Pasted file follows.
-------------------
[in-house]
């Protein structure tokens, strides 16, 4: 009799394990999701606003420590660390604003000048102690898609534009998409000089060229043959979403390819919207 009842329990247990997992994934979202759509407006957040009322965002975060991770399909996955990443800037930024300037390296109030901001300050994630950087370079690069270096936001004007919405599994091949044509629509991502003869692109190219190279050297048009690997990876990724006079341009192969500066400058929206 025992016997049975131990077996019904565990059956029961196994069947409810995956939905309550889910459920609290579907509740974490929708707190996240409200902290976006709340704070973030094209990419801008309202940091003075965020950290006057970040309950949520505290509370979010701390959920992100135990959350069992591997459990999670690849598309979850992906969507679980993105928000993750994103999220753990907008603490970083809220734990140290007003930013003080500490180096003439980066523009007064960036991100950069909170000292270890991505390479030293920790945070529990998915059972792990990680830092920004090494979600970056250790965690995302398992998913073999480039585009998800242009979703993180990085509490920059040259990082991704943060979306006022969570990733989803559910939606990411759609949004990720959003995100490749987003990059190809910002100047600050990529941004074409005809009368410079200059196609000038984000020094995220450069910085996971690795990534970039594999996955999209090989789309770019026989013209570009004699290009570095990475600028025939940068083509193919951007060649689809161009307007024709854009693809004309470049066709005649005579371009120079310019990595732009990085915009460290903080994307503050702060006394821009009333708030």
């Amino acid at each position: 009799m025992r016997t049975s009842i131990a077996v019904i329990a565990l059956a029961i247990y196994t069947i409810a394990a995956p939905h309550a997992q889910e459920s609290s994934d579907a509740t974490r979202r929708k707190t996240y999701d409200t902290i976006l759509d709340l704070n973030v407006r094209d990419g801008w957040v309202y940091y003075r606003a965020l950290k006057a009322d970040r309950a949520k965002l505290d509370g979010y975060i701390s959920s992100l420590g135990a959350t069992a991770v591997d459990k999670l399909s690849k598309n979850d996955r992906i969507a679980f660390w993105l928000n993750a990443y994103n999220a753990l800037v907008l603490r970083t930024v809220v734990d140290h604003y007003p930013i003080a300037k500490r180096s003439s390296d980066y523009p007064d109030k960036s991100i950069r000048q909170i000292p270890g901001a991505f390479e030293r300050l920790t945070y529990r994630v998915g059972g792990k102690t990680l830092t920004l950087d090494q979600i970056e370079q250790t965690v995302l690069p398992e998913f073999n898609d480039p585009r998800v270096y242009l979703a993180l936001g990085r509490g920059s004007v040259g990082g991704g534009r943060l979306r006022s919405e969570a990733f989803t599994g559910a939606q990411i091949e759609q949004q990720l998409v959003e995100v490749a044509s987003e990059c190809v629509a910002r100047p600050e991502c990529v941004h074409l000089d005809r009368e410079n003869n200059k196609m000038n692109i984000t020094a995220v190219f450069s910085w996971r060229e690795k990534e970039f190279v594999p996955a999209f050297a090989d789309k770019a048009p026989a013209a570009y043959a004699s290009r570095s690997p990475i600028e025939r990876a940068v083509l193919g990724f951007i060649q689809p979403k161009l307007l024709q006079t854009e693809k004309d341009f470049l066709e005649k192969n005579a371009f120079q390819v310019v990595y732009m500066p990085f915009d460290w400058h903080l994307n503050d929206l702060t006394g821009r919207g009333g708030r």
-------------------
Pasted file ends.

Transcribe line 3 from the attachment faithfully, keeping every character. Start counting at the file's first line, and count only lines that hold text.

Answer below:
């Amino acid at each position: 009799m025992r016997t049975s009842i131990a077996v019904i329990a565990l059956a029961i247990y196994t069947i409810a394990a995956p939905h309550a997992q889910e459920s609290s994934d579907a509740t974490r979202r929708k707190t996240y999701d409200t902290i976006l759509d709340l704070n973030v407006r094209d990419g801008w957040v309202y940091y003075r606003a965020l950290k006057a009322d970040r309950a949520k965002l505290d509370g979010y975060i701390s959920s992100l420590g135990a959350t069992a991770v591997d459990k999670l399909s690849k598309n979850d996955r992906i969507a679980f660390w993105l928000n993750a990443y994103n999220a753990l800037v907008l603490r970083t930024v809220v734990d140290h604003y007003p930013i003080a300037k500490r180096s003439s390296d980066y523009p007064d109030k960036s991100i950069r000048q909170i000292p270890g901001a991505f390479e030293r300050l920790t945070y529990r994630v998915g059972g792990k102690t990680l830092t920004l950087d090494q979600i970056e370079q250790t965690v995302l690069p398992e998913f073999n898609d480039p585009r998800v270096y242009l979703a993180l936001g990085r509490g920059s004007v040259g990082g991704g534009r943060l979306r006022s919405e969570a990733f989803t599994g559910a939606q990411i091949e759609q949004q990720l998409v959003e995100v490749a044509s987003e990059c190809v629509a910002r100047p600050e991502c990529v941004h074409l000089d005809r009368e410079n003869n200059k196609m000038n692109i984000t020094a995220v190219f450069s910085w996971r060229e690795k990534e970039f190279v594999p996955a999209f050297a090989d789309k770019a048009p026989a013209a570009y043959a004699s290009r570095s690997p990475i600028e025939r990876a940068v083509l193919g990724f951007i060649q689809p979403k161009l307007l024709q006079t854009e693809k004309d341009f470049l066709e005649k192969n005579a371009f120079q390819v310019v990595y732009m500066p990085f915009d460290w400058h903080l994307n503050d929206l702060t006394g821009r919207g009333g708030r």